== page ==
Today we’d put out the flags, as Caernarfon did to welcome us (and thousands more tourists) a few years ago. 2,000 years ago it was palms and cloaks that were actively waved – not just left out in all weathers – as Jesus came to town. But by the following Friday nobody would have wanted the Romans to see the national flags and emblems on their buildings. Jesus had become dangerous to know.
The Plantagenet Kings whose castle commands this view would have looked askance at the scene, and their spies would have filled the castle governor’s ear with more or less factual accounts of the latest prince to arise to rally the Welsh. Pilate would have heard about Jesus before Palm Sunday but the parade of the King of the Jews did not lead to his immediate arrest. Pilate thought he could contain this uprising before it got very far.
By Friday festival fever was worrying a hypersensitive elite who valued the shaky Pax Romana as it applied in Judea, offering them status and privilege and allowing the Temple worship to continue according to the Law. Verses from the Psalms and the Prophets that challenged the idea of sacrifice were dismissed in their turn by the priests of the Temple.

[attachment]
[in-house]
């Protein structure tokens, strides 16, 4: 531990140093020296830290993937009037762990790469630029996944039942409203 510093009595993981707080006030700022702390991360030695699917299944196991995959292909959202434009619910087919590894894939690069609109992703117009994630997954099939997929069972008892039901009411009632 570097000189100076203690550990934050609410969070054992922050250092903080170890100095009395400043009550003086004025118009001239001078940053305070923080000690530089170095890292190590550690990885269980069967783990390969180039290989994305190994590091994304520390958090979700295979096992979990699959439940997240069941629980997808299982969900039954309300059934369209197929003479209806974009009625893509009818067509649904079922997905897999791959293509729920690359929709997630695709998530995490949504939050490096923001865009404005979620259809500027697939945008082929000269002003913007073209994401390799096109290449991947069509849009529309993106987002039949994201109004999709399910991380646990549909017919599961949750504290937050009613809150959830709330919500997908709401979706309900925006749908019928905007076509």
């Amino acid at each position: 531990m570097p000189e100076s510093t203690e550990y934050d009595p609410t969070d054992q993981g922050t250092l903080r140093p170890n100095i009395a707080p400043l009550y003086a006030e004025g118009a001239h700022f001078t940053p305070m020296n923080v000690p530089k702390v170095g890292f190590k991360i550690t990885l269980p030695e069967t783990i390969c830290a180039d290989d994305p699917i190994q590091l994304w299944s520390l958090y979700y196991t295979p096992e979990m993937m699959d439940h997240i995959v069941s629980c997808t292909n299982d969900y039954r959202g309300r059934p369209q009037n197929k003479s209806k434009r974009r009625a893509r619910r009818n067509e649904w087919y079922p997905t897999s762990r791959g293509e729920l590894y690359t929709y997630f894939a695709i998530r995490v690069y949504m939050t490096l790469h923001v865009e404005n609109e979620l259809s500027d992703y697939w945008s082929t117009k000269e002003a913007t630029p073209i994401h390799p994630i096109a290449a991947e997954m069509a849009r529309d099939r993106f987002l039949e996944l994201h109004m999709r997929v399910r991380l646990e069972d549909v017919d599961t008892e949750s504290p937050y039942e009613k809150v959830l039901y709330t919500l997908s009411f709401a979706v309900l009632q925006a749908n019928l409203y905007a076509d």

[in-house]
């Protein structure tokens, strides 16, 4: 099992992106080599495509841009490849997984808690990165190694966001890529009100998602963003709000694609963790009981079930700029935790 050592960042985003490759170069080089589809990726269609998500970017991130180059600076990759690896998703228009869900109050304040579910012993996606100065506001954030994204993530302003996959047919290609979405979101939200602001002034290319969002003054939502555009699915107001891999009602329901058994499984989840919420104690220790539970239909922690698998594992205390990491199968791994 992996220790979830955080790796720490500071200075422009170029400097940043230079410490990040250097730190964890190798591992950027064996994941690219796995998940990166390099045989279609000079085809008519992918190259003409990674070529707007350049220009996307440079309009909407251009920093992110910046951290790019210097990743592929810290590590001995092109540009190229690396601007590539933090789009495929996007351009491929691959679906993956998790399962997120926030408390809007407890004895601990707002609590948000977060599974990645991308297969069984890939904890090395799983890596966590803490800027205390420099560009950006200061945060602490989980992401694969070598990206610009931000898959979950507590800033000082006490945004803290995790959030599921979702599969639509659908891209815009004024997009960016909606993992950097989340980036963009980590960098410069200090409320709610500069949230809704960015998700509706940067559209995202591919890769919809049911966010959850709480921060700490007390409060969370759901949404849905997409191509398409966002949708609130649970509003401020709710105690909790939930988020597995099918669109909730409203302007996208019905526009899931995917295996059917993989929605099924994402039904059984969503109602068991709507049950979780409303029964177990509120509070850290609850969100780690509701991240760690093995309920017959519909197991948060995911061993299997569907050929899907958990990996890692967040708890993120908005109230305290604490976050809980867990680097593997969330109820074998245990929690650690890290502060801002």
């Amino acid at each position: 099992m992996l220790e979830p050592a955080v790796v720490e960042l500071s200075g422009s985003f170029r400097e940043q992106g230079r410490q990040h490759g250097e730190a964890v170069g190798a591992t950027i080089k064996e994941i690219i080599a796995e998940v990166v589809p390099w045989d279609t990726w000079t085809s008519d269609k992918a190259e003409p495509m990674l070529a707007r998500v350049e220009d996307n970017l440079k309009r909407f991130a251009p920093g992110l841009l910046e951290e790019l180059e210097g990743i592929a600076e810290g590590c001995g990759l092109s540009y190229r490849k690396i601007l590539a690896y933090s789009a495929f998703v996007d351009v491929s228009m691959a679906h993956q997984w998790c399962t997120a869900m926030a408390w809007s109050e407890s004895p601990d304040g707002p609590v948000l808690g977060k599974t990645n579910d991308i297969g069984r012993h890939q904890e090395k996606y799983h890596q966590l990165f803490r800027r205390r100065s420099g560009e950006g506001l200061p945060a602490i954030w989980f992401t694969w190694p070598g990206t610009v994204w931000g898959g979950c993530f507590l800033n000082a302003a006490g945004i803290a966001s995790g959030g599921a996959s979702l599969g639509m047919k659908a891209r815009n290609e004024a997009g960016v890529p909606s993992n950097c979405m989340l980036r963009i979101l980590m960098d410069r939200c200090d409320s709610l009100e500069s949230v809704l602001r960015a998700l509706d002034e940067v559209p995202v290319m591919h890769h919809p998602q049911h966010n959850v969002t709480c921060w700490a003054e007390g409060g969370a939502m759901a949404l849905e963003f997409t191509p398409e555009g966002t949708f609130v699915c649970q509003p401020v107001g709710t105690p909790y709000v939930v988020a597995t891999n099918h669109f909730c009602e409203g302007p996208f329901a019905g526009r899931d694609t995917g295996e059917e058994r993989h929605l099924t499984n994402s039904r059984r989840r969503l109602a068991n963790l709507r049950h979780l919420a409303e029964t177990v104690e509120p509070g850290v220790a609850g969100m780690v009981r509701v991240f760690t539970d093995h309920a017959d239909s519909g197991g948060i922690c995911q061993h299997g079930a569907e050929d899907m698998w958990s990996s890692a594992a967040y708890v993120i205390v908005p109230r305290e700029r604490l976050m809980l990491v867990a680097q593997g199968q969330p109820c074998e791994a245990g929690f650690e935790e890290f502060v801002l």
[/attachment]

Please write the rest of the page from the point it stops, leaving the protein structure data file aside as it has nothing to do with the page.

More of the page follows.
For thou desirest not sacrifice; else would I give it: thou delightest not in burnt offering. The sacrifices of God are a broken spirit: a broken and a contrite heart, O God, thou wilt not despise.Ps 51: 16-17
Jesus’s heart was broken, his body too, though not his spirit. His death completed his lifelong passion. It is all of a piece, as the Pieta tells us – the baby we saw Mary cuddling at Christmas is the One she cradles briefly before his burial. (Take a look at St Thomas’s Lady altar.) But today, knowing he is riding into difficult times, he is the King the crowd were waiting for.
So let’s put out the flags in our hearts, and wave our palms for our King!